The Expert at the Card Table is apparently the cult bible of the magic and gambling worlds, and has been teaching high rollers and con artists how to cheat at cards for over a century.
Card expert jden redden is clearly a fan of the book, having mastered its tricks and studied its mysterious author, S.W. Erdnase. After a successful debut at last year's Fringe, redden returns with this new show to inspire Adelaide to share his passion.
The audience gathers around a moodily-lit professional card table. Redden joins us, and dives straight into some artful shuffling that keeps a fresh pack of cards in new deck order. He then leads us step by step through each of the moves he used to do it. The artifices that follow come under the category of 'legerdemain' - sleight of hand, or the old 'card up your sleeve' tricks.
With charming names like False Riffling, Palming and Bottom Dealing, the ruses seem so obvious when explained but require a dexterous touch and deceitful confidence to really pull them off. Redden has both in spades (pun intended).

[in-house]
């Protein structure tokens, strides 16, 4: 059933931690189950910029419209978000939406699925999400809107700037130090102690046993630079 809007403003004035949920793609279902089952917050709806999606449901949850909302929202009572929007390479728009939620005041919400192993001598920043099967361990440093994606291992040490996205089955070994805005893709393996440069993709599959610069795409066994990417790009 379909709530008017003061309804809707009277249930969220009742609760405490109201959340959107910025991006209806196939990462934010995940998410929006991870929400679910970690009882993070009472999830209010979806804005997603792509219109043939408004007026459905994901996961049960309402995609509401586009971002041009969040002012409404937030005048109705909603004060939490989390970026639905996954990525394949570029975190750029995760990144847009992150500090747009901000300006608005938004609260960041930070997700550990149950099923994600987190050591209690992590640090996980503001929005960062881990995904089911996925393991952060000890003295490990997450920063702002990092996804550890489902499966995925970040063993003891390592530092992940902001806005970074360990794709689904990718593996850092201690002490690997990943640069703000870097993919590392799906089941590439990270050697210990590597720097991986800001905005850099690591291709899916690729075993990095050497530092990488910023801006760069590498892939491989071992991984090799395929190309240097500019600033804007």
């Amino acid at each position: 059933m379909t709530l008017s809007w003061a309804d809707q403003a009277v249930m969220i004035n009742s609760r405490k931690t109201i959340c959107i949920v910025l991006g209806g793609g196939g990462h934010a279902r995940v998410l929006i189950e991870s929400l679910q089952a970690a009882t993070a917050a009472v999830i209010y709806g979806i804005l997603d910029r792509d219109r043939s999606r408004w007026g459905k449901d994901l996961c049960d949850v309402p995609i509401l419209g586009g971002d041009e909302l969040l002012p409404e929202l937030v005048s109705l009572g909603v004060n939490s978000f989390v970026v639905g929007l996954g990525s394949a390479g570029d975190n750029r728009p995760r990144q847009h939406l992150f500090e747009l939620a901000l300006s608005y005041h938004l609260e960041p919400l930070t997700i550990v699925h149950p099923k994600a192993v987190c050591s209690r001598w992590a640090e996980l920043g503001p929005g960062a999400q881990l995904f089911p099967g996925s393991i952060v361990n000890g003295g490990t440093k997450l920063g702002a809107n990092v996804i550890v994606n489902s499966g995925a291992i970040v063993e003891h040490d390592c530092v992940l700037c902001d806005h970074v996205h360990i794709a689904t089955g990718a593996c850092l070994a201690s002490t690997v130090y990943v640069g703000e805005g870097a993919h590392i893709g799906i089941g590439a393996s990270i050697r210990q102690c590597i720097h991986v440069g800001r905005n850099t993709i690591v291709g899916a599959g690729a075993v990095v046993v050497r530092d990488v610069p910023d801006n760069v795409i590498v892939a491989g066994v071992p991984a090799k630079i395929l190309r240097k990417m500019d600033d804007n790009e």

A dapper nerdy type, redden knows his stuff and methodically leads us through all his hot tips. Don't expect to come out an instant pro though - these tricks clearly take a lot of practice to master.
Woven through the training session is a slideshow with illustrations from the book and an exploration of the numerous theories surrounding the real identity of its author. With the show in such an intimate space, the slideshow feels a bit clunky, drawing your eye away from the real action. It seems like redden has tried to squeeze more of a story from the book's origin than exists - or perhaps his mastery of storytelling just hasn't quite reached the level of his cardistry.
His trick delivery is mostly remarkable though, inspiring a series of impressed oohs and aahs from the captivated audience. Redden is an adept teacher and brings in other tidbits about card game rules, the evolving magic scene and the how all decks are not made equal.
Things get really interesting when redden introduces the concept of intuition, and gets members of the audience in on the act. I was well and truly mystified about how I'd randomly dealt a winning hand, and redden doesn't reveal his secrets. I somehow doubt it's just my perfect intuition.
How to Cheat at Cards is a rare opportunity to see a magician reveal his secrets. It may not help you win big at the casino to fund your Fringe binge, but with a bit of luck and hard work, you'll definitely learn a new party trick.